Alan Quinlan: Iconic trio keep class of 2009 in front of 2018 vintage - for now
Comparing teams is never easy but the immortalised O'Gara, O'Connell and O'Driscoll, and a world-class combination in the back-row, sees Kidney's charges just shade it on points
Comparing teams from different times is always a complex assignment, and one thing is obvious when you try to hang the current crop alongside the 2009 brigade - the game has moved on so much over the past nine years.
The demands on the players have grown considerably, the pressures from the outside are even greater - there is much more focus on individual performances and social media affords everyone a channel for criticism, and occasionally praise.
The 2009 side will always be particularly special to me. On a personal level, being a part of the training squad and being the 23rd man for a number of the games - even the size of the match-day squad was different then - I experienced up close how talented that group really was.
It was a team full of winners; predominantly made up of Munster men who had just won their second Heineken Cup and Leinster players who only months later would sit on the throne of Europe for the first time.
Having reached Grand Slam perfection in March 2009, 14 of the starting 15 would then be picked for the Lions tour of South Africa, with Marcus Horan being the exception, while Tomás O'Leary's hopes of travelling were ultimately dashed by a terrible ankle injury.
On the bench, Geordan Murphy was a 2005 tourist too while Rory Best would go on to wear the red jersey in 2013 and 2017.
Today's starting line-up boasts 10 Lions, plus Jack McGrath on the bench, and while the rest of the team may eventually add that honour to their scrapbooks, for now I feel the 2009 edition, particularly with the iconic trio of Paul O'Connell, Brian O'Driscoll and Ronan O'Gara to the fore, just about shades it.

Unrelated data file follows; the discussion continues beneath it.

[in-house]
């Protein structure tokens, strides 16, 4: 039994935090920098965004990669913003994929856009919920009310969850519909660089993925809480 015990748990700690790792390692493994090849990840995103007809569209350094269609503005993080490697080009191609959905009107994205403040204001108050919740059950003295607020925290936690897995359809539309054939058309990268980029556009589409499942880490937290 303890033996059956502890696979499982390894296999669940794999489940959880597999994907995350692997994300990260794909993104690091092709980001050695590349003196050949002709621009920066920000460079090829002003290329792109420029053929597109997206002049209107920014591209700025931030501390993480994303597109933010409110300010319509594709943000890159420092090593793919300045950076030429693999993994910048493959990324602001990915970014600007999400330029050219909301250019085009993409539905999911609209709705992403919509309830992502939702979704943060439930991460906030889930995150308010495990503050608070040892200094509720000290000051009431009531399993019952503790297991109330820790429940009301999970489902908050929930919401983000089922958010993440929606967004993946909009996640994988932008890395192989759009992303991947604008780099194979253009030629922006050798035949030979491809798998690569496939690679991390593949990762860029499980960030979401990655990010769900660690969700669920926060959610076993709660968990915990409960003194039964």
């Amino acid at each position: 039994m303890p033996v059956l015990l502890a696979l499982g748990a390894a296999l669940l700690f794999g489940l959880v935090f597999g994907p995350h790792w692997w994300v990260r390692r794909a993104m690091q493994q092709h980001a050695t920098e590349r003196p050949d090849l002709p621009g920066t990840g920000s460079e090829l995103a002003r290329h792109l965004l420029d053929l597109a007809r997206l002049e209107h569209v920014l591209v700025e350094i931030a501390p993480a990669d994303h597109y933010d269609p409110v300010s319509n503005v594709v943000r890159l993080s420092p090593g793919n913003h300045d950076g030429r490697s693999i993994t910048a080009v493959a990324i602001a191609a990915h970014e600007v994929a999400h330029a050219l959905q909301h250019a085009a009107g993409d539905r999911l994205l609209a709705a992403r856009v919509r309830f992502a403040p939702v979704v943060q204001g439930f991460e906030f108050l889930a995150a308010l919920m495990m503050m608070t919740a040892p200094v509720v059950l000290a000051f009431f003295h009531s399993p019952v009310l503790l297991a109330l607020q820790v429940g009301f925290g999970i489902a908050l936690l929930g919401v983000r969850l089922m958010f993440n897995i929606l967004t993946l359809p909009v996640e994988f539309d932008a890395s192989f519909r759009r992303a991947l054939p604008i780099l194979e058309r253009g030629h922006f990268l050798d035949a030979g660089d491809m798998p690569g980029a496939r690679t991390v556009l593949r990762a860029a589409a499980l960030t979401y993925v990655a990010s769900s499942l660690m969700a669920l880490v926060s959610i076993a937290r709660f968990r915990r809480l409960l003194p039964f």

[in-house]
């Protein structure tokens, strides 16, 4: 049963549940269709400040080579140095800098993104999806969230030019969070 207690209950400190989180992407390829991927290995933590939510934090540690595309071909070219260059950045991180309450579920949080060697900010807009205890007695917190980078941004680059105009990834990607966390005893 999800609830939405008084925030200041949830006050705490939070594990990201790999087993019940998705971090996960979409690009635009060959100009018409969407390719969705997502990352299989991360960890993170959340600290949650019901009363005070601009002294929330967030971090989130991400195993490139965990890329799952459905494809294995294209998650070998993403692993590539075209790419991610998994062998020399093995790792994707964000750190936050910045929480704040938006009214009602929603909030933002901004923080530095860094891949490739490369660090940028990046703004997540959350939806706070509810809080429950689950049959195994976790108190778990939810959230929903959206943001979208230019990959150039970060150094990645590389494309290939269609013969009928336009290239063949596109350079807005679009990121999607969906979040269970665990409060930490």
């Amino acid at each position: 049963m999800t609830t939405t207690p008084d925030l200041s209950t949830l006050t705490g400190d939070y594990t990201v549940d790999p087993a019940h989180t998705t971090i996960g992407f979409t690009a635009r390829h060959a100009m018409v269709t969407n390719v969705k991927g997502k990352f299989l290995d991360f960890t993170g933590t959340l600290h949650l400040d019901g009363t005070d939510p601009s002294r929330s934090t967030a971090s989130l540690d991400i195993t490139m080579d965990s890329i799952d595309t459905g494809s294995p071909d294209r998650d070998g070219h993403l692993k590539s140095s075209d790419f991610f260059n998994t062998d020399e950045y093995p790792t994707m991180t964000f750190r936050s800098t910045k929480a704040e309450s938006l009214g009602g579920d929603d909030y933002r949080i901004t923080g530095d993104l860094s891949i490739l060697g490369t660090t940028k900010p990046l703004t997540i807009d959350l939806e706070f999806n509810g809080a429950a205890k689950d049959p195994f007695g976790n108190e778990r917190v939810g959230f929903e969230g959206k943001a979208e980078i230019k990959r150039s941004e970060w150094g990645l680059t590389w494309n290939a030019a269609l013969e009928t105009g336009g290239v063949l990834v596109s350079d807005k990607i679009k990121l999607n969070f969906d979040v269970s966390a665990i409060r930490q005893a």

However, depending on how things pan out this afternoon and in years to come I may have to reassess my judgement.
The 2009 side was brimming with experience and big-game players in crucial parts of the field.
While there was an excellent coaching set-up in 2009, Declan Kidney allowed the players to build a culture, and he recognised that with players like Paul, Drico and ROG involved, he didn't need to push things too hard, he mostly needed to steer us in the right direction.
For those of us outside the match-day 22 in 2009, there were no opportunities to break into the side. There were no injuries, and when a team is winning it's very difficult to knock on the coach's door and argue your case for inclusion.
My cause certainly wasn't helped by the world-class back-row that Ireland had at the time: the explosive carrying of Stephen Ferris and David Wallace being the perfect foil for Jamie Heaslip to demonstrate his intelligence on the ball. Peter O'Mahony, Dan Leavy and CJ Stander are a superb combination but I think the 2009 back-row trio remain out in front.
The level of intensity in training in 2009 was eye-opening. I had been involved with Irish squads since 1997 and across those 12 years that was the best international squad I was involved with.
I had a feeling something special was going to happen, and due to the obvious talent, collective strength of will, and abundance of inspirational characters constantly driving things on, the class of 2009 secured their spot in Irish rugby history.
It's not easy to find flaws in a Grand Slam-winning team. Human nature ensures that errors will be made and there is always room for improvement, but when a team reaches the pinnacle sometimes you just have to stand back and applaud.